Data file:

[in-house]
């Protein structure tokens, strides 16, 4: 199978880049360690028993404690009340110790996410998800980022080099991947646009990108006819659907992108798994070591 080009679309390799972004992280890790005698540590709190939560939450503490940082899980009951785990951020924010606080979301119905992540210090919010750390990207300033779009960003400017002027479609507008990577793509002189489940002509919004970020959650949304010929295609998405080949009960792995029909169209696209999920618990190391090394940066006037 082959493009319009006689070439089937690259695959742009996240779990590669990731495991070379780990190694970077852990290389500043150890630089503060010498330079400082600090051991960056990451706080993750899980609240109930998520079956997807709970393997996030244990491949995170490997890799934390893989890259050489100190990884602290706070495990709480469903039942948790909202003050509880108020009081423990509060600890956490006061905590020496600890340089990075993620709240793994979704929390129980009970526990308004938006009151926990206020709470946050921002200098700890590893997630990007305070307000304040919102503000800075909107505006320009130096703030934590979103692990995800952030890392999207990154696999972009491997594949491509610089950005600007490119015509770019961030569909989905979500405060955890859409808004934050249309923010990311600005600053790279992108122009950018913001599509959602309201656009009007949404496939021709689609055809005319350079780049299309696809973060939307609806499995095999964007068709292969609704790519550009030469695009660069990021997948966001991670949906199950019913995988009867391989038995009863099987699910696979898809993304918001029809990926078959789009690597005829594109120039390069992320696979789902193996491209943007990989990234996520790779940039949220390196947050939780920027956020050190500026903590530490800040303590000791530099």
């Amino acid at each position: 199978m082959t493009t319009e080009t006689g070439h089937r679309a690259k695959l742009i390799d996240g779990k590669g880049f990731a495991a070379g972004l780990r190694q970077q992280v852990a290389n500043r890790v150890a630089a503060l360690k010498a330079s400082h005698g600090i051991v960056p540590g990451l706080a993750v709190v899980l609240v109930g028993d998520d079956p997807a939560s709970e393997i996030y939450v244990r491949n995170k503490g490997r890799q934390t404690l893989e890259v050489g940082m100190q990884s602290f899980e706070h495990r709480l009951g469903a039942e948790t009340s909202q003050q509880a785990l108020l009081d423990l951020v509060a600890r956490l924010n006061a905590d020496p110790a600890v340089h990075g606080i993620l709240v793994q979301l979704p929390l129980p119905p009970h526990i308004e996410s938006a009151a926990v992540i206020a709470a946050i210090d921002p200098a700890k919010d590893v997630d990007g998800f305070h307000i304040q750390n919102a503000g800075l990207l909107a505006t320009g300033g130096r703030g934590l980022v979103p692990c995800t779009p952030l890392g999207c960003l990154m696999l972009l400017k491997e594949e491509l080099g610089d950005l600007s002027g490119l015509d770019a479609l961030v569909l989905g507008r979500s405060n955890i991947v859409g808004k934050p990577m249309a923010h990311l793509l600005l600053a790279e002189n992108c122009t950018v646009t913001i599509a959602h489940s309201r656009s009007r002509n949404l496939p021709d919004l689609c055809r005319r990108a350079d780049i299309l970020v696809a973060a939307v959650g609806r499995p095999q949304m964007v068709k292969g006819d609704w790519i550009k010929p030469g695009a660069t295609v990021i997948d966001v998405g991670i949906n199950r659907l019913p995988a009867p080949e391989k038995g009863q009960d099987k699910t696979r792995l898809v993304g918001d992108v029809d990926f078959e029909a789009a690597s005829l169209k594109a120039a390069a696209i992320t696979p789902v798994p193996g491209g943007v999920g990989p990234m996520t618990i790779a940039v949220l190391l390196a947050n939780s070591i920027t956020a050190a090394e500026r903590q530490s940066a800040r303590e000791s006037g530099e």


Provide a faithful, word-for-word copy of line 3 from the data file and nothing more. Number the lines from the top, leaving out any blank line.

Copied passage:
């Amino acid at each position: 199978m082959t493009t319009e080009t006689g070439h089937r679309a690259k695959l742009i390799d996240g779990k590669g880049f990731a495991a070379g972004l780990r190694q970077q992280v852990a290389n500043r890790v150890a630089a503060l360690k010498a330079s400082h005698g600090i051991v960056p540590g990451l706080a993750v709190v899980l609240v109930g028993d998520d079956p997807a939560s709970e393997i996030y939450v244990r491949n995170k503490g490997r890799q934390t404690l893989e890259v050489g940082m100190q990884s602290f899980e706070h495990r709480l009951g469903a039942e948790t009340s909202q003050q509880a785990l108020l009081d423990l951020v509060a600890r956490l924010n006061a905590d020496p110790a600890v340089h990075g606080i993620l709240v793994q979301l979704p929390l129980p119905p009970h526990i308004e996410s938006a009151a926990v992540i206020a709470a946050i210090d921002p200098a700890k919010d590893v997630d990007g998800f305070h307000i304040q750390n919102a503000g800075l990207l909107a505006t320009g300033g130096r703030g934590l980022v979103p692990c995800t779009p952030l890392g999207c960003l990154m696999l972009l400017k491997e594949e491509l080099g610089d950005l600007s002027g490119l015509d770019a479609l961030v569909l989905g507008r979500s405060n955890i991947v859409g808004k934050p990577m249309a923010h990311l793509l600005l600053a790279e002189n992108c122009t950018v646009t913001i599509a959602h489940s309201r656009s009007r002509n949404l496939p021709d919004l689609c055809r005319r990108a350079d780049i299309l970020v696809a973060a939307v959650g609806r499995p095999q949304m964007v068709k292969g006819d609704w790519i550009k010929p030469g695009a660069t295609v990021i997948d966001v998405g991670i949906n199950r659907l019913p995988a009867p080949e391989k038995g009863q009960d099987k699910t696979r792995l898809v993304g918001d992108v029809d990926f078959e029909a789009a690597s005829l169209k594109a120039a390069a696209i992320t696979p789902v798994p193996g491209g943007v999920g990989p990234m996520t618990i790779a940039v949220l190391l390196a947050n939780s070591i920027t956020a050190a090394e500026r903590q530490s940066a800040r303590e000791s006037g530099e």